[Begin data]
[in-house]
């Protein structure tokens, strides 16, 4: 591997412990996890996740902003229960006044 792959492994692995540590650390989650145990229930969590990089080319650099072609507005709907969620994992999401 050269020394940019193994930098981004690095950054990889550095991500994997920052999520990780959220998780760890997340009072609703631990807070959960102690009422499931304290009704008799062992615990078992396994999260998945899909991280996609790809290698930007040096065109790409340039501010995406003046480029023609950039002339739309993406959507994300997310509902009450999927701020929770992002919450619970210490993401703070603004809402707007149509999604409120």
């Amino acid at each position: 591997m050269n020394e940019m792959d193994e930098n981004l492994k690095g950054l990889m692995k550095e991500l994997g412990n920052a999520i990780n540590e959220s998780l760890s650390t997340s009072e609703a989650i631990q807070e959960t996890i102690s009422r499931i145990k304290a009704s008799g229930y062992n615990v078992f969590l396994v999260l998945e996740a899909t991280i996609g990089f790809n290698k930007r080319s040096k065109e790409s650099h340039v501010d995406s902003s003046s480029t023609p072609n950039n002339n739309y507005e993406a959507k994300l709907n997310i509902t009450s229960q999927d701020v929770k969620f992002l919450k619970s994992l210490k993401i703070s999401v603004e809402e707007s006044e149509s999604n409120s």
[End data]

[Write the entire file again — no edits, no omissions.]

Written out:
[in-house]
């Protein structure tokens, strides 16, 4: 591997412990996890996740902003229960006044 792959492994692995540590650390989650145990229930969590990089080319650099072609507005709907969620994992999401 050269020394940019193994930098981004690095950054990889550095991500994997920052999520990780959220998780760890997340009072609703631990807070959960102690009422499931304290009704008799062992615990078992396994999260998945899909991280996609790809290698930007040096065109790409340039501010995406003046480029023609950039002339739309993406959507994300997310509902009450999927701020929770992002919450619970210490993401703070603004809402707007149509999604409120």
């Amino acid at each position: 591997m050269n020394e940019m792959d193994e930098n981004l492994k690095g950054l990889m692995k550095e991500l994997g412990n920052a999520i990780n540590e959220s998780l760890s650390t997340s009072e609703a989650i631990q807070e959960t996890i102690s009422r499931i145990k304290a009704s008799g229930y062992n615990v078992f969590l396994v999260l998945e996740a899909t991280i996609g990089f790809n290698k930007r080319s040096k065109e790409s650099h340039v501010d995406s902003s003046s480029t023609p072609n950039n002339n739309y507005e993406a959507k994300l709907n997310i509902t009450s229960q999927d701020v929770k969620f992002l919450k619970s994992l210490k993401i703070s999401v603004e809402e707007s006044e149509s999604n409120s």